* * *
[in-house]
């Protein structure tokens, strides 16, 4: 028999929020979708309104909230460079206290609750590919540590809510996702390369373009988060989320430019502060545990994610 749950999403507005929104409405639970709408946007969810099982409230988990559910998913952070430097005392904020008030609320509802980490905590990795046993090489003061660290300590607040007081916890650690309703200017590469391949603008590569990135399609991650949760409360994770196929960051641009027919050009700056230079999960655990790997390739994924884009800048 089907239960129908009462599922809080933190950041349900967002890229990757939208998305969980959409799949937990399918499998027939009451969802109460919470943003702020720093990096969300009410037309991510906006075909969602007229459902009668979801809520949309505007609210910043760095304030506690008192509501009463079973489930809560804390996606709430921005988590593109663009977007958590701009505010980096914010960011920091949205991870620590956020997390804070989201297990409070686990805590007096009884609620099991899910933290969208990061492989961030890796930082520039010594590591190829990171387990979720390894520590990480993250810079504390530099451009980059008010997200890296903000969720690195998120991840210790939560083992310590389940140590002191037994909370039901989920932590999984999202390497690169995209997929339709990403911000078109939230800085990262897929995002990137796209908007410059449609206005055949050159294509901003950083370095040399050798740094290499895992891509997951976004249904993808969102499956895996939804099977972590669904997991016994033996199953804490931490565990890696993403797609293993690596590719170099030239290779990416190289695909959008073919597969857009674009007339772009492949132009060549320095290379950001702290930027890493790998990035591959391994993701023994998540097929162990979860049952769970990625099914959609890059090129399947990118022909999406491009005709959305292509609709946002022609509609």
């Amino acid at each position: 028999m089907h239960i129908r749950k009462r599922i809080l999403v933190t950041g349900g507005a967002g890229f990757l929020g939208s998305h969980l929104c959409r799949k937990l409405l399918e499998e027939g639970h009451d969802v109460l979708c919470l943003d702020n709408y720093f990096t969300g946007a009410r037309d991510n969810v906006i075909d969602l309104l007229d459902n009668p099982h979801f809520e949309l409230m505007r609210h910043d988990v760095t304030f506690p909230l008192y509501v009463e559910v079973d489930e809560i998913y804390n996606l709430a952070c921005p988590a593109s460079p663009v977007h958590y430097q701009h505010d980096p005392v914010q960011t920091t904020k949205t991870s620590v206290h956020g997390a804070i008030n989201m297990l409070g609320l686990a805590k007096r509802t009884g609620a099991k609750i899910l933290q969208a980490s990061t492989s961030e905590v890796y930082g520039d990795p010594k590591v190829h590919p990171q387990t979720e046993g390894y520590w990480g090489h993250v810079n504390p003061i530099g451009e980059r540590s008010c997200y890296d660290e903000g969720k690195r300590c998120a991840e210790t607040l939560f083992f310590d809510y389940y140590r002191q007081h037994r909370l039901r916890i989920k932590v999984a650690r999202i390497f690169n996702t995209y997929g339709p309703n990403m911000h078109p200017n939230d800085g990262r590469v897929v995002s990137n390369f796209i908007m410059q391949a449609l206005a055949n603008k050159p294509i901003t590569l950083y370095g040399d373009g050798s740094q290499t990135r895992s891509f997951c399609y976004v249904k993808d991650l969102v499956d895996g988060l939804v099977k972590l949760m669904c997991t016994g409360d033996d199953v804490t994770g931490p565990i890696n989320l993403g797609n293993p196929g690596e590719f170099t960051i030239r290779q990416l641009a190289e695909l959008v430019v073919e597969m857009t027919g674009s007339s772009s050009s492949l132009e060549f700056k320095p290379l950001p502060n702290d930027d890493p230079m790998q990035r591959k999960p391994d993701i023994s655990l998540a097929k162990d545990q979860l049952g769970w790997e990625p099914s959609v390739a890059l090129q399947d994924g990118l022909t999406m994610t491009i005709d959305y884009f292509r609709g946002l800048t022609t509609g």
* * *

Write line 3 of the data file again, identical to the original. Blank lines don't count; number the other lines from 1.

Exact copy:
């Amino acid at each position: 028999m089907h239960i129908r749950k009462r599922i809080l999403v933190t950041g349900g507005a967002g890229f990757l929020g939208s998305h969980l929104c959409r799949k937990l409405l399918e499998e027939g639970h009451d969802v109460l979708c919470l943003d702020n709408y720093f990096t969300g946007a009410r037309d991510n969810v906006i075909d969602l309104l007229d459902n009668p099982h979801f809520e949309l409230m505007r609210h910043d988990v760095t304030f506690p909230l008192y509501v009463e559910v079973d489930e809560i998913y804390n996606l709430a952070c921005p988590a593109s460079p663009v977007h958590y430097q701009h505010d980096p005392v914010q960011t920091t904020k949205t991870s620590v206290h956020g997390a804070i008030n989201m297990l409070g609320l686990a805590k007096r509802t009884g609620a099991k609750i899910l933290q969208a980490s990061t492989s961030e905590v890796y930082g520039d990795p010594k590591v190829h590919p990171q387990t979720e046993g390894y520590w990480g090489h993250v810079n504390p003061i530099g451009e980059r540590s008010c997200y890296d660290e903000g969720k690195r300590c998120a991840e210790t607040l939560f083992f310590d809510y389940y140590r002191q007081h037994r909370l039901r916890i989920k932590v999984a650690r999202i390497f690169n996702t995209y997929g339709p309703n990403m911000h078109p200017n939230d800085g990262r590469v897929v995002s990137n390369f796209i908007m410059q391949a449609l206005a055949n603008k050159p294509i901003t590569l950083y370095g040399d373009g050798s740094q290499t990135r895992s891509f997951c399609y976004v249904k993808d991650l969102v499956d895996g988060l939804v099977k972590l949760m669904c997991t016994g409360d033996d199953v804490t994770g931490p565990i890696n989320l993403g797609n293993p196929g690596e590719f170099t960051i030239r290779q990416l641009a190289e695909l959008v430019v073919e597969m857009t027919g674009s007339s772009s050009s492949l132009e060549f700056k320095p290379l950001p502060n702290d930027d890493p230079m790998q990035r591959k999960p391994d993701i023994s655990l998540a097929k162990d545990q979860l049952g769970w790997e990625p099914s959609v390739a890059l090129q399947d994924g990118l022909t999406m994610t491009i005709d959305y884009f292509r609709g946002l800048t022609t509609g």